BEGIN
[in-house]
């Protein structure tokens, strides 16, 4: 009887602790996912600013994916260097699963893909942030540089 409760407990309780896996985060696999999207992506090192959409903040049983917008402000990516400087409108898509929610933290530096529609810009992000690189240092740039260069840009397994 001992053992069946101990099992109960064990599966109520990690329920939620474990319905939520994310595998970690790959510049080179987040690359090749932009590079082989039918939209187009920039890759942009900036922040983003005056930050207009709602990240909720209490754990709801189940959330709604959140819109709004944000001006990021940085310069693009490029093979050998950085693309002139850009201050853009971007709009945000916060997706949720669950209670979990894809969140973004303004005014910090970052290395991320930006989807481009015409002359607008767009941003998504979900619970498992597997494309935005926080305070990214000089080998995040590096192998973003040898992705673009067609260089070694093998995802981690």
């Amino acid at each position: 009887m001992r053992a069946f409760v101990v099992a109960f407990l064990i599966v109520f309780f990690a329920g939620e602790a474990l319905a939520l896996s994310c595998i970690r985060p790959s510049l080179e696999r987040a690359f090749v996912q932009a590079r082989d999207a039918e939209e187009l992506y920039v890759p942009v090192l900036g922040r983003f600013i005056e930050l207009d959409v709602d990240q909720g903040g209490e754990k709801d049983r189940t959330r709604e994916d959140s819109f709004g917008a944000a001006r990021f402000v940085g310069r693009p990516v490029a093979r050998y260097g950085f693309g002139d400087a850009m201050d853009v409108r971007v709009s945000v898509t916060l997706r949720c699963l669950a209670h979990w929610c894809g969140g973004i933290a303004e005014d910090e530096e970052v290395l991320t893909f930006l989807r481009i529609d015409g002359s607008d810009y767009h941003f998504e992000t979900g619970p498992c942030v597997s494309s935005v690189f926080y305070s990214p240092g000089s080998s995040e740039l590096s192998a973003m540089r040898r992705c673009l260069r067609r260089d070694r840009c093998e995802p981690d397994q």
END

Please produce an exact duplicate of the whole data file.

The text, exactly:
[in-house]
């Protein structure tokens, strides 16, 4: 009887602790996912600013994916260097699963893909942030540089 409760407990309780896996985060696999999207992506090192959409903040049983917008402000990516400087409108898509929610933290530096529609810009992000690189240092740039260069840009397994 001992053992069946101990099992109960064990599966109520990690329920939620474990319905939520994310595998970690790959510049080179987040690359090749932009590079082989039918939209187009920039890759942009900036922040983003005056930050207009709602990240909720209490754990709801189940959330709604959140819109709004944000001006990021940085310069693009490029093979050998950085693309002139850009201050853009971007709009945000916060997706949720669950209670979990894809969140973004303004005014910090970052290395991320930006989807481009015409002359607008767009941003998504979900619970498992597997494309935005926080305070990214000089080998995040590096192998973003040898992705673009067609260089070694093998995802981690």
């Amino acid at each position: 009887m001992r053992a069946f409760v101990v099992a109960f407990l064990i599966v109520f309780f990690a329920g939620e602790a474990l319905a939520l896996s994310c595998i970690r985060p790959s510049l080179e696999r987040a690359f090749v996912q932009a590079r082989d999207a039918e939209e187009l992506y920039v890759p942009v090192l900036g922040r983003f600013i005056e930050l207009d959409v709602d990240q909720g903040g209490e754990k709801d049983r189940t959330r709604e994916d959140s819109f709004g917008a944000a001006r990021f402000v940085g310069r693009p990516v490029a093979r050998y260097g950085f693309g002139d400087a850009m201050d853009v409108r971007v709009s945000v898509t916060l997706r949720c699963l669950a209670h979990w929610c894809g969140g973004i933290a303004e005014d910090e530096e970052v290395l991320t893909f930006l989807r481009i529609d015409g002359s607008d810009y767009h941003f998504e992000t979900g619970p498992c942030v597997s494309s935005v690189f926080y305070s990214p240092g000089s080998s995040e740039l590096s192998a973003m540089r040898r992705c673009l260069r067609r260089d070694r840009c093998e995802p981690d397994q």